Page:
Cat No.: CA0292-2: (See also product CA0292-2-DL for this "book" as a downloadable file and save the mailing cost.)
The Scotsman in Canada Vol.2: (Western Canada, including Manitoba, Saskatchewan, Alberta, British Columbia, and portions of old Rupert’s Land and the Indian Territories.)
This is Volume 2 of a 2 volume set which is considered the definitive treatise on the distribution, and achievements, of the “sons” of Scotland in the European colonization of (now) Canada. The two volumes separate the colonization of Canada geographically into the Eastern and Western Provinces, Vol. 2 dealing with those in the West with the addition of the Fur Traders of Montreal, and The Explorers of the Arctic.
Because of the enormous scope and breadth of the subject matter to be treated, a separate author was chosen for each volume : George Bryce, M.A., D.D., LL.D., for Volume 2. A side benefit of this tactic was that both volumes could be published at the same time, approximately 1911, although neither volume bears a declared publication date. This duality can be recognized in some fundamental differences between the format of the two books (page size is one instance), which can be a little distracting at first. In addition The Vol.1 author arranged his subjects largely on a geographic basis, i.e., by Province, or by Settlement, whereas the Vol.2 author arranged his discourse more along topical lines, e.g., Business Men, Lord Selkirk, etc. Both authors lead with some discussion of the Scottish homeland and the motivations which encouraged the move to Canada.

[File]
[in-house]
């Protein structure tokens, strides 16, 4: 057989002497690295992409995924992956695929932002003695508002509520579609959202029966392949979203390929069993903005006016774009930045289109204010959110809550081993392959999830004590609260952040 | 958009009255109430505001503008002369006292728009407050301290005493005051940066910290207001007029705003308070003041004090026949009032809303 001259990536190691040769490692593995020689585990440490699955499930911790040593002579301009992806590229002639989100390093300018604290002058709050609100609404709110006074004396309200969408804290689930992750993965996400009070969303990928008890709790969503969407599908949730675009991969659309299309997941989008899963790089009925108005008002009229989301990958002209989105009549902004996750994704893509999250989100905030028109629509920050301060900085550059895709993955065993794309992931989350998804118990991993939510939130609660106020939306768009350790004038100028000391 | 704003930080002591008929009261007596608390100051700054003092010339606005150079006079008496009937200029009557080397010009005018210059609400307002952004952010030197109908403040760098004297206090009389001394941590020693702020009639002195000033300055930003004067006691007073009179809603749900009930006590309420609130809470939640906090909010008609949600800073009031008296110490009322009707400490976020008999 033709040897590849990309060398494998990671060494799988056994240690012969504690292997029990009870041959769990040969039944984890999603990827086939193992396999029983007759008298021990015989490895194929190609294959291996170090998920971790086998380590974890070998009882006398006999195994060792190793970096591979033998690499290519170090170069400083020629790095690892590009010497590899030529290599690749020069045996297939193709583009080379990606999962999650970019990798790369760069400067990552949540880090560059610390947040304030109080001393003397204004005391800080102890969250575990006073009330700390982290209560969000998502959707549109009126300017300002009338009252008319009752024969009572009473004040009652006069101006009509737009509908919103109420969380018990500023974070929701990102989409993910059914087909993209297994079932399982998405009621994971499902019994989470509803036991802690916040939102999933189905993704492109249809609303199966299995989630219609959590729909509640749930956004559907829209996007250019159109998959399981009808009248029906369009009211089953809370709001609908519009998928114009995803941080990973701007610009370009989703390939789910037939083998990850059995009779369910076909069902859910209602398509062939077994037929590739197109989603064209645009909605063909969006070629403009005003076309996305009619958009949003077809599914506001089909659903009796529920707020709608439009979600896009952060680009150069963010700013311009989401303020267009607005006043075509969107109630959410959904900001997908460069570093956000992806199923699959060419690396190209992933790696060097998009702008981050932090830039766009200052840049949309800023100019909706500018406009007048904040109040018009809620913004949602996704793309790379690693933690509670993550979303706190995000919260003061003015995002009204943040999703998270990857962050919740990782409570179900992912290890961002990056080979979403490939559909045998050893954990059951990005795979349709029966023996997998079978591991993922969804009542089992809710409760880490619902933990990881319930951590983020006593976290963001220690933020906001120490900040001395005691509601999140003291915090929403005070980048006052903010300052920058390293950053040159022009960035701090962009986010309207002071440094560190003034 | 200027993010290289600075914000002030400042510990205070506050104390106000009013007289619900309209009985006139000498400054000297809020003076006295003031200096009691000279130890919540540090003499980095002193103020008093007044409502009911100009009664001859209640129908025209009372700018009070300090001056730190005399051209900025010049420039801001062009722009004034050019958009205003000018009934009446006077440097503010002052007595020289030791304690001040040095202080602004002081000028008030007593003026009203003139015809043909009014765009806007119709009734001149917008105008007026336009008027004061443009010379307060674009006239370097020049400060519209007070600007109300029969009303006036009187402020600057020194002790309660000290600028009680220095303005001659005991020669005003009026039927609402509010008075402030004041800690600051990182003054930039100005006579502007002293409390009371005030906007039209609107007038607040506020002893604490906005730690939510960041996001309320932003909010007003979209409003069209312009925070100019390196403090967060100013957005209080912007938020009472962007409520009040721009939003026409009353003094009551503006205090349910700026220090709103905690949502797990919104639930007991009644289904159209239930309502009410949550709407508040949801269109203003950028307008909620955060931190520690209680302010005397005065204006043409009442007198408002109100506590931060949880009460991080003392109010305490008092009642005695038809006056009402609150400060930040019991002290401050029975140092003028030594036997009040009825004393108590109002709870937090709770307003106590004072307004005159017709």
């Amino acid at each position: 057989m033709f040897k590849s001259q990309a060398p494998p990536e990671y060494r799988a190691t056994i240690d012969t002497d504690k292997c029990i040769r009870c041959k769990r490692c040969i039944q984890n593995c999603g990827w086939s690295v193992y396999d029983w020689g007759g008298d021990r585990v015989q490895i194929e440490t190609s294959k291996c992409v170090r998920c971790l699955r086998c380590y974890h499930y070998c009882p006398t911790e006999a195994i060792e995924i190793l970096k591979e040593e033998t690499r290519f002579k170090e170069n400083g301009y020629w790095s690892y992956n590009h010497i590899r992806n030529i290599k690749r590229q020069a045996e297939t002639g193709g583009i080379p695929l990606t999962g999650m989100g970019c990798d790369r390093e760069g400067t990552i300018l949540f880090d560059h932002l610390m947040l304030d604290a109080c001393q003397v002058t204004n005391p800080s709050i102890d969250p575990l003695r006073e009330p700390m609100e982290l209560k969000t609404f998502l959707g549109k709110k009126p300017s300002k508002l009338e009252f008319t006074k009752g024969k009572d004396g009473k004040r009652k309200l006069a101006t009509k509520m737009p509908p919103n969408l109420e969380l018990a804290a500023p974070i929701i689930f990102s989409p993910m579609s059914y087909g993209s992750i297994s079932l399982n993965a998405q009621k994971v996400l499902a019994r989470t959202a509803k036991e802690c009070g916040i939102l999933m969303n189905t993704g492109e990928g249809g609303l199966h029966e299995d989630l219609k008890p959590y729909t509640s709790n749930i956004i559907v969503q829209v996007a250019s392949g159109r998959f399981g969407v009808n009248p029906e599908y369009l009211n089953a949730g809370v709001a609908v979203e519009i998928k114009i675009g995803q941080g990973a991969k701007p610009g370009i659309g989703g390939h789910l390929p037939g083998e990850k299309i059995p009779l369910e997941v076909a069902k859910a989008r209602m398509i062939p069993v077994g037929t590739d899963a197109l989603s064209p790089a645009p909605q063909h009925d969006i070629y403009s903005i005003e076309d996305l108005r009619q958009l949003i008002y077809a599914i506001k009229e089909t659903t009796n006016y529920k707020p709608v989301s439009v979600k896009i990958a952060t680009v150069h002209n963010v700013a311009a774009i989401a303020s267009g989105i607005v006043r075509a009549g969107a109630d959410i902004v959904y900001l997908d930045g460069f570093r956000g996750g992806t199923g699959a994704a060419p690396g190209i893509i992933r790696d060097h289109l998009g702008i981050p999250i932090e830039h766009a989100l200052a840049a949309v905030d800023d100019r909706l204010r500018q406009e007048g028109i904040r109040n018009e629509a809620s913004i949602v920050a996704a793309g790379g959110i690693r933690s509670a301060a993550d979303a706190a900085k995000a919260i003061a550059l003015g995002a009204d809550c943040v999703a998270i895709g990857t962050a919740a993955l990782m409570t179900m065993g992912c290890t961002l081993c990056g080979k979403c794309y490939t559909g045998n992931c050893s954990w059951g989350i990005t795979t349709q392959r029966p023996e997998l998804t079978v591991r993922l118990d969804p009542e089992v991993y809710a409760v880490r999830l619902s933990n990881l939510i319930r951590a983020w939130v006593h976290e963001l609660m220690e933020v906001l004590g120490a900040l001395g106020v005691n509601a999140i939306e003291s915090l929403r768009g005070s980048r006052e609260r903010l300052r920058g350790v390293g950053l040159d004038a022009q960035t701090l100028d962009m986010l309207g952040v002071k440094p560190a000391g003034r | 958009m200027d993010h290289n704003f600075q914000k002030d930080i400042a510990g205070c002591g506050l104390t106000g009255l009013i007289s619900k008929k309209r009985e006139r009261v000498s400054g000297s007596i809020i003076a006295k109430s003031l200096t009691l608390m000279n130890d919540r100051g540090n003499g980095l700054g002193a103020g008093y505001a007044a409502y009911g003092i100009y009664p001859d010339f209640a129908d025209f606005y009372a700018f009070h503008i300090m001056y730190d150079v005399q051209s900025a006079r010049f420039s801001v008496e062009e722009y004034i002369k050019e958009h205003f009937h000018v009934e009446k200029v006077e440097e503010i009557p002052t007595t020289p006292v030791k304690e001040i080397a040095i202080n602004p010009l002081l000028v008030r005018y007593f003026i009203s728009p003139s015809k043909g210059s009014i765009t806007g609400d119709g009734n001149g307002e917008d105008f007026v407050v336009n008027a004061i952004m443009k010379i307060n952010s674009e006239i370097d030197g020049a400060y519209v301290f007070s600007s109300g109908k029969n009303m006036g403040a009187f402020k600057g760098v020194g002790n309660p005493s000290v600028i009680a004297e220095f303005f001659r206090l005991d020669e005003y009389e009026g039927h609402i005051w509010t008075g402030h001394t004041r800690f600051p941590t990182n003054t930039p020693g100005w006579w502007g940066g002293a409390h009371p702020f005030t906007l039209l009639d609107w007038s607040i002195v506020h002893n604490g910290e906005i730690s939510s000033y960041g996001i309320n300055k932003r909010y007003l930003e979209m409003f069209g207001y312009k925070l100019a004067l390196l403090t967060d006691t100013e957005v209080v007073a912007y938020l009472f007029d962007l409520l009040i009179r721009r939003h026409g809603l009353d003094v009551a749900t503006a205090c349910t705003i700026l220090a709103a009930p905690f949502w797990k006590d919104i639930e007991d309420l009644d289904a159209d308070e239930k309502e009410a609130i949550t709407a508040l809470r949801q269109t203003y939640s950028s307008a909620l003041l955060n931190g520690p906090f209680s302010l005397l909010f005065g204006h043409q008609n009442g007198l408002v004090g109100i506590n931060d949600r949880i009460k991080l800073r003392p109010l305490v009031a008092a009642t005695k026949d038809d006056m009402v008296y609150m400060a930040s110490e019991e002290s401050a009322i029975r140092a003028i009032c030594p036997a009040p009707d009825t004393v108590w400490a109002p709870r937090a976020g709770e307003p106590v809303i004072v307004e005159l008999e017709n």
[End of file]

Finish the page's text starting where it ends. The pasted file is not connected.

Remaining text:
Following a brief discussion of the origins of the Scots as a composite race, the author reviews the strong connections between Scotland and the “Hudsons Bay Company” which drew heavily on the Scots, at all levels, for its “staff.” This naturally leads into further discussions of Scottish exploration of Canada’s vast “hinterland” and so to the projects of several well recognized leaders of “colonization” projects. Not least amongst this material is a “List of the Selkirk Colonists”, a typical example of the authors practice of including as many individual names as he had access to.
As the volume follows the immigrants overland penetration of Canada it eventually brings the discussion to the Pacific shores including the emerging British Columbian Province. At this point the author switches to reviewing groups of Scots by their common “calling” be that religion, business, academic or social.
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